extension and musical phrasing, setting the tone for the enchantments
Though new balletgoers may be content with the story, seasoned
viewers were transported by the divertissement duet in the
second act’s wedding celebration. Wendy Whelan and Philip
Neal were sublime in this twining duet that embodies the essence
of love and joy. Their partnering—Neal’s flawless support
allowed Whelan to become a wisp in his arms—elevated the duet
to its rightful place as the crowning point of the whole ballet,
the very reason for its existence.
Ben Munisteri Dance Projects
Pillow, Becket, Mass., July 17
Everything counts in a Ben Munisteri dance. Even the goofiest-looking
moves, like dancers crawling on all fours or a dancer pulling
her partner’s leg up into a high extension, are part of a
clear, if quirky structure. There’s no improvising in this
Munisteri and his six dancers performed last week in the Doris
Duke Studio Theatre at Jacob’s Pillow, the “second stage”
reserved for experimental dance made by emerging choreographers.
Their program included a world premiere, Thunderblood,
to a commissioned score by composer-violinist Evren Celimli.
Celimli and bassist Mike Rivard were set to provide live music,
but the third player—identified as “Mac e-book”—crashed, so
the dancers performed to a CD of the score instead.
This mishap turned out to carry a benefit. While the musicians
tried to revive the their ailing tech partner, Munisteri popped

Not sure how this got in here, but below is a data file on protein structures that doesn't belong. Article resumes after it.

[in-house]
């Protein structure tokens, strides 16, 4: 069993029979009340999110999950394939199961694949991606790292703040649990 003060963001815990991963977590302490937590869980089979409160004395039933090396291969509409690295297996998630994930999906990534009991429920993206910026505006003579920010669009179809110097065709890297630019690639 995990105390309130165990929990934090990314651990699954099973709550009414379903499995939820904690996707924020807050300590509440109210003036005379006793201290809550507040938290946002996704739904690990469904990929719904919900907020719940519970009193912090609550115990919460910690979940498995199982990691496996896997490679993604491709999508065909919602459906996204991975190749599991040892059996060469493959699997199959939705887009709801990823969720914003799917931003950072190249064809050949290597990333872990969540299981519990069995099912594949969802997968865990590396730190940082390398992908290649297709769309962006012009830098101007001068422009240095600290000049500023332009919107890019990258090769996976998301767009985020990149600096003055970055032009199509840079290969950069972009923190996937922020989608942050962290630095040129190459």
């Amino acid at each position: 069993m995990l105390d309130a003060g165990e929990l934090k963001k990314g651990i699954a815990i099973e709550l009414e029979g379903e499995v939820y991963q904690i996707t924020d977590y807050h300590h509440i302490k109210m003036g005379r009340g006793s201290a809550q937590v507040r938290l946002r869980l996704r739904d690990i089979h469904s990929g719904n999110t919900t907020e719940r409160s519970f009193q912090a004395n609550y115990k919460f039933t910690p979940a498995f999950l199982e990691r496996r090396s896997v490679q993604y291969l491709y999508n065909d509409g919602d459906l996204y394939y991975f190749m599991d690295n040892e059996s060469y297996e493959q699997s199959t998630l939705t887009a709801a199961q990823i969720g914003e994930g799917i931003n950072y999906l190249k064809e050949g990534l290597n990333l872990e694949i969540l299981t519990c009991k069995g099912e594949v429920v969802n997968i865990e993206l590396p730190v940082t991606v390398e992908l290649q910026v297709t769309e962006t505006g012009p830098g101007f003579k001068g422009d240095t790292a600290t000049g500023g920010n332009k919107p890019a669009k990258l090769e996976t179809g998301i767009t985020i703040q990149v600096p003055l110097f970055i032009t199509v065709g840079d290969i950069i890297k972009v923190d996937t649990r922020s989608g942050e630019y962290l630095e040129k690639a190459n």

out of his seat in the audience to take questions. He proved
to be quite disarming, funny and ironic.
The choreographer’s character was reflected in Thunderblood,
which juxtaposed long, still poses against spirited traveling
passages. The dancers, dressed in a crayon box of red, purple,
orange, and teal unitards, moved in unison, then split into
pairs, making off-center constructions that were often surprising.
Munisteri, ballet-trained but a habitué of dance clubs, founded
his company in 1994. Like Mark Morris, he remains in touch
with the games we played as children, when we bopped around
the yard, flying like an airplane or prowling like a jungle
cat. In Thunderblood, the dancers built a tower of
three people, like a human erector set. Later, a woman stood
on the butts of two kneeling and turning men in a circuslike
Celimli’s music had a Middle Eastern sound, and, indeed, the
dancers made angled Egyptian arms, then blocked together as
one massive sculpture. In another play-yard invention, a woman
settled her back onto the back of a kneeling man, locked her
legs around him, and, thus laden, he crawled offstage. Much
later, the two reappeared in the same locked position, entering
from the opposite side of the stage.
For all its bulkiness, Thunderblood was filled with
the beauty of odd angular poses and quick shifts between movement
The other dances, Not Human (2005), Turbine Mines
(2004), and a Retrospective Portfolio (2004) pieced
together from bits of four earlier dances, all shared Munisteri’s
kinetic collage-making propensities. Arrowy balletic jetes
collapsed into crouching club dance moves. We saw semaphore
arms, backward skips, lightly tripping toes and lovely lifted
arms followed by bopping an elbow on the dancer’s knee.
Would these dancers put their elbow in their ear? Sure, if
they could do it. The important thing is, however abrupt and
off-the-wall Munisteri’s moves may look, every position feels
right, even lyrical. This choreography, with its touch of
the vulgar, is simply beautiful.